were not applied to the upstream sub-watersheds (1-3). Table 8.3 gives the incremental
differential changes in stream temperature parameters due to the various development and
mitigation scenarios. The results are interpreted as follows:

Effects of development: The stream temperature increases due to the 50% and 100%
development scenarios produce increases in the maximum stream temperatures during runoff
ranging from 3 to 4ºC in Reach 3 to values less than 0.1ºC in the main stem near Empire. Reach
3 experiences the most temperature change due to development because it has a relatively low
baseflow temperature (12 to 16ºC) compared to other reaches. Reach 7 experiences the least
temperature impact because 1) baseflow is higher, 2) higher temperature water inputs cool off
over distance (Section 6), and 3) the unimpacted stream temperature is higher for the larger,
wider stream channel. The 50% and 100% development cases also produce significant increases
in the temperature exceedance durations (T>20ºC) of up to 2.5 hours. Exceedance durations also
decrease slightly in the lower reaches in some cases. This is due to increased streamflow from
upstream development leading to reduced impacts from downstream surface runoff inputs.

Effects of mitigation measures: The downstream mitigation scenarios produced relatively little
thermal compensation for the adverse upstream development effects. While disconnecting
commercial roof areas (Case 5) reduces the volume of high temperature runoff, relatively little
commercial roof area was available in the downstream sub-watersheds (15, 16, 24, 25). As a
result, downstream temperatures were only reduced by 0 – 0.25ºC. Adding shading to the stream
channels did not reduce stream temperature maxima during runoff, largely because atmospheric
heat transfer, in many cases, acts to cool, rather than warm, stream temperatures during runoff
events with warm inflows. There was somewhat more temperature reduction in Reach 7 (0.4
ºC), where the relatively large increase in shading (Figure 8.2) lead to a lower stream
temperature prior to the storm. In all reaches, increased shading did reduce stream temperature
maxima on sunny days prior to and after the runoff event (Figure 8.4).




                                               42
Table 8.1. Maximum stream temperatures and temperature exceedance durations
above 20ºC and 23ºC for present and developed watershed cases with no mitigation.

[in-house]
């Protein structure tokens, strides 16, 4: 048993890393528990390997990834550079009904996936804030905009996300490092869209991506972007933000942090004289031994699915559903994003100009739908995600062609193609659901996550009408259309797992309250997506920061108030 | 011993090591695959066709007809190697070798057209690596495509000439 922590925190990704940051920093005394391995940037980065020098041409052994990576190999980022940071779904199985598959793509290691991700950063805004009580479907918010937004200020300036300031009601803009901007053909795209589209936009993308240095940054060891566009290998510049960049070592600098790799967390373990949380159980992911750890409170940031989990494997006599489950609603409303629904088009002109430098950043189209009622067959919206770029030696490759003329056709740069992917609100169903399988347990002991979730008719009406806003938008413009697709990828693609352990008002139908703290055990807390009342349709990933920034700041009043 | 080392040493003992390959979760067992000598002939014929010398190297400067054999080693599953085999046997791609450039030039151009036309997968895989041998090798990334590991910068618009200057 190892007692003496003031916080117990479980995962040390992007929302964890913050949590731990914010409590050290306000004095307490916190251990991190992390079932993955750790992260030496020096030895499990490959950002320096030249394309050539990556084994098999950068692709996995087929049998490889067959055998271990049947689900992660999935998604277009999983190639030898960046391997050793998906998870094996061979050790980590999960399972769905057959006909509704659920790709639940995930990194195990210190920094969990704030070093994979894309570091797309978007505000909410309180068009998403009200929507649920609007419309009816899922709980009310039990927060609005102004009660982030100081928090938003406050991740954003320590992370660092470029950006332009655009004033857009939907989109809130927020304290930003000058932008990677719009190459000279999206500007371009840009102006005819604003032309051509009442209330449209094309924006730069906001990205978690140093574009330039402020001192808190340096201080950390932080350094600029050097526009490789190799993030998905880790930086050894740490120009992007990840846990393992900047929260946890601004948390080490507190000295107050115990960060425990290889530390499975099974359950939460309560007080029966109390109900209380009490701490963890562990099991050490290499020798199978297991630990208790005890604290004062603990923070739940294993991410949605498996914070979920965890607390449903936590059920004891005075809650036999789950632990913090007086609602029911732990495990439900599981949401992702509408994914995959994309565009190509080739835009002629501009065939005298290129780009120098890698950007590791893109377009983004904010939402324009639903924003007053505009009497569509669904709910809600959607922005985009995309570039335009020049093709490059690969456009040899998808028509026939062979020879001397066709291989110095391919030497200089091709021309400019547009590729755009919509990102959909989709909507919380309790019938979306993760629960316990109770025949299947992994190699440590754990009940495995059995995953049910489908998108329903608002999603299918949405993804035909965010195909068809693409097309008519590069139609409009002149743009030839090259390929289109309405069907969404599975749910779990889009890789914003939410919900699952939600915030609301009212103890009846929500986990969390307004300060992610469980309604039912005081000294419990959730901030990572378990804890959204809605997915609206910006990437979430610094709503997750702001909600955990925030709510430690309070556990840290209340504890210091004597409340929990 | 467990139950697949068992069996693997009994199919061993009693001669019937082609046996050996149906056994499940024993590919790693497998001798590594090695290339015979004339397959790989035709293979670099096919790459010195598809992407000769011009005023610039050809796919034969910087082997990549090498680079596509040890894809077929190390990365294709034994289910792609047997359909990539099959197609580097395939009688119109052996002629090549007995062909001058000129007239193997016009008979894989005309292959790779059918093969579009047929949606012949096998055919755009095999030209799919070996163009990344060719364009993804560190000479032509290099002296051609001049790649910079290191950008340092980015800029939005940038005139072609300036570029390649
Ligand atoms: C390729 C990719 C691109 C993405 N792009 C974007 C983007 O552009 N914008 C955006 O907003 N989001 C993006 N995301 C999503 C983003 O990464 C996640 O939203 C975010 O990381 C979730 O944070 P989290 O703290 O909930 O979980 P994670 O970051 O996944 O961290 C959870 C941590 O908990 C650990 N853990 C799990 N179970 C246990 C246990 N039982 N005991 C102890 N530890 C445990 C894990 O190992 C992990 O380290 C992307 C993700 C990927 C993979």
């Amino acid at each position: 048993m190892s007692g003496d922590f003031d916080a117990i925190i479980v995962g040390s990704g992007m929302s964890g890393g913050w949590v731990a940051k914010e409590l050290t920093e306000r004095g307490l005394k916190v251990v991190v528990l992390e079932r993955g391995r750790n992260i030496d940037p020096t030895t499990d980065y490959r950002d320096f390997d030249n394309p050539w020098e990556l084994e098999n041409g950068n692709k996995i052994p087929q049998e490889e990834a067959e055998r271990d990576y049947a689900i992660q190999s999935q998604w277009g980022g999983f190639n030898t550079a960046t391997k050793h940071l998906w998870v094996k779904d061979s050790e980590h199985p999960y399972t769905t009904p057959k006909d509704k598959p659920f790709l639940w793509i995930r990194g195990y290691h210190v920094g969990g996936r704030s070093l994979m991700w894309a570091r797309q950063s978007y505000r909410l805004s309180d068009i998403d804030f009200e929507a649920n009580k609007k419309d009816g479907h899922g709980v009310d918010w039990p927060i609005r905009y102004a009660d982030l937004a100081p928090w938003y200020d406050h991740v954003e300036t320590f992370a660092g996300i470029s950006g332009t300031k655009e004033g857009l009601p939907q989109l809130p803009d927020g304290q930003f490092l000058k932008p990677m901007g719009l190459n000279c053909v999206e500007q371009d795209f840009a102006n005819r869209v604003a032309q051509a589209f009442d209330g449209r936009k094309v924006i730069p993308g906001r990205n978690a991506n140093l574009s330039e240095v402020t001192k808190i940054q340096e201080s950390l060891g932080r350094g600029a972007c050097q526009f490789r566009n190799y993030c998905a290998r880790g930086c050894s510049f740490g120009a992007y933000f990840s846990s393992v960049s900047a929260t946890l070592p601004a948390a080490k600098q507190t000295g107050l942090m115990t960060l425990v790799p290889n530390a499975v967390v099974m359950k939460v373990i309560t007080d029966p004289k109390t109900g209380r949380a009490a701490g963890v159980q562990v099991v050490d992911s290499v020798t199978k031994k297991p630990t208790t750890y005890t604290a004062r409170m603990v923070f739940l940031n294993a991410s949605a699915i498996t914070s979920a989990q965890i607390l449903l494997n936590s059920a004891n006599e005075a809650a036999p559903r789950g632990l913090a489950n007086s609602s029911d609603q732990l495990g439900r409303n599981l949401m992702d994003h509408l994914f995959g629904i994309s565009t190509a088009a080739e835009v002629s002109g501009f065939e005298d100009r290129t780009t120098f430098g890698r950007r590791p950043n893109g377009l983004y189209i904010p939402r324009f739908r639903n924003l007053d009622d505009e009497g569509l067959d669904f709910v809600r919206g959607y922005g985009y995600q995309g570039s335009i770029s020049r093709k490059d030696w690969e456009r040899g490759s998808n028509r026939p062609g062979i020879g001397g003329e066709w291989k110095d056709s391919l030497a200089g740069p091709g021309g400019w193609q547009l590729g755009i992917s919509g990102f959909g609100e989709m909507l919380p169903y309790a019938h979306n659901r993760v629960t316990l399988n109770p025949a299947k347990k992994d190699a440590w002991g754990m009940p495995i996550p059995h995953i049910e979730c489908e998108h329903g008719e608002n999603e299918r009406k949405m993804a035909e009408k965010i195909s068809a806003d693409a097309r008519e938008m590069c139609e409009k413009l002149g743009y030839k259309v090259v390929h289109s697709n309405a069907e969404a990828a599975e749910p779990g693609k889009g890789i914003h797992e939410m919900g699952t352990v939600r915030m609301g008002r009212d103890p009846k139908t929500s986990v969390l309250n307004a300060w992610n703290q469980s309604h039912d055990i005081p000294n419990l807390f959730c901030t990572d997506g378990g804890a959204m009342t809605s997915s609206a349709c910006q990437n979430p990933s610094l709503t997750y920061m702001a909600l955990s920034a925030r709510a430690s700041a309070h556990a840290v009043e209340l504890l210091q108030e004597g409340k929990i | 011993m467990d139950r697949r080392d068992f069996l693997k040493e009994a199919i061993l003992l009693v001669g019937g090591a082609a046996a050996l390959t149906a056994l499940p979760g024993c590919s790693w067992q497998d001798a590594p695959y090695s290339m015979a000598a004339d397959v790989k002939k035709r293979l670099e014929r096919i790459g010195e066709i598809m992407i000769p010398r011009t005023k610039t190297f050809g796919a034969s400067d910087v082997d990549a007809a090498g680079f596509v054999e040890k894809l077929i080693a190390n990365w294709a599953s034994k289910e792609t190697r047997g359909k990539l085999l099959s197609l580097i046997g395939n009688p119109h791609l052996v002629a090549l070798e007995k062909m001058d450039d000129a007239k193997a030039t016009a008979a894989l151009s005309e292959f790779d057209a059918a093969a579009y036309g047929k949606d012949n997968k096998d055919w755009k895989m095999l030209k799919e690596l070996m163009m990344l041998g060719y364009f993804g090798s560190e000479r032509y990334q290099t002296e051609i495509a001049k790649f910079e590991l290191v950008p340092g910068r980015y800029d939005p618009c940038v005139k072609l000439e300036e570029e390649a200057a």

The maximum and minimum value within the reach and the reach-averaged value
are given for each reach (Figure 1).

 Case 1: Present land use
          Max Temperature (oC)   Duration > 20oC (hours)    Duration > 23oC (hours)
 Reach High     Low     Average High Low        Average    High    Low      Average
     1 24.28 20.93        23.12   3.67    2.33      3.27     2.50    0.00      0.57
     2 24.32 20.47        22.71   6.08    2.08      4.48     2.50    0.00      0.44
     3 20.84 14.10        17.62   0.75    0.00      0.03     0.00    0.00      0.00
     4 23.52 21.72        23.47   4.67    2.33      3.81     0.75    0.00      0.18
     5 21.86 20.65        22.18   3.00    2.33      2.83     0.00    0.00      0.00
     6 20.75 19.41        20.46   6.42    0.00      1.19     0.00    0.00      0.00
     7 20.55 19.46        20.62   3.17    0.00      1.04     0.00    0.00      0.00
 Case 2: 50% development, no mitigation
     1 24.24 21.99        23.54   3.83    3.25      3.74    2.50    0.00      0.80
     2 24.19 21.47        23.31   7.33    5.00      6.21    3.00    0.00      0.82
     3 22.26 16.00        20.09   2.08    0.00      1.12    0.00    0.00      0.00
     4 23.64 22.10        23.77   6.67    5.50      6.06    1.00    0.00      0.31
     5 22.14 21.21        22.71   5.08    1.75      2.38    0.00    0.00      0.00
     6 21.21 19.90        20.93   5.83    0.00      1.44    0.00    0.00      0.00
     7 20.55 19.72        20.66   3.17    0.00      1.03    0.00    0.00      0.00
 Case 3: 100% development, no mitigation
     1 24.19 22.41        23.70   4.00    3.25      3.97    3.00    0.00      0.99
     2 24.14 22.16        23.70   7.83    5.42      6.82    3.25    0.00      1.02
     3 22.89 18.26        21.39   3.50    0.00      2.43    0.00    0.00      0.00
     4 24.00 22.12        23.83   7.83    5.58      6.32    0.75    0.00      0.24
     5 22.14 21.23        22.74   5.83    1.50      3.76    0.00    0.00      0.00
     6 21.23 19.98        20.94   6.83    0.00      1.43    0.00    0.00      0.00
     7 20.55 19.80        20.69   3.17    0.00      1.03    0.00    0.00      0.00




                                              43
Table 8.2. Maximum stream temperatures and temperature exceedance durations
above 20ºC and 23ºC for present and developed watershed cases with mitigation.
The maximum and minimum value within the reach and the reach-averaged value
are given for each reach (Figure 1).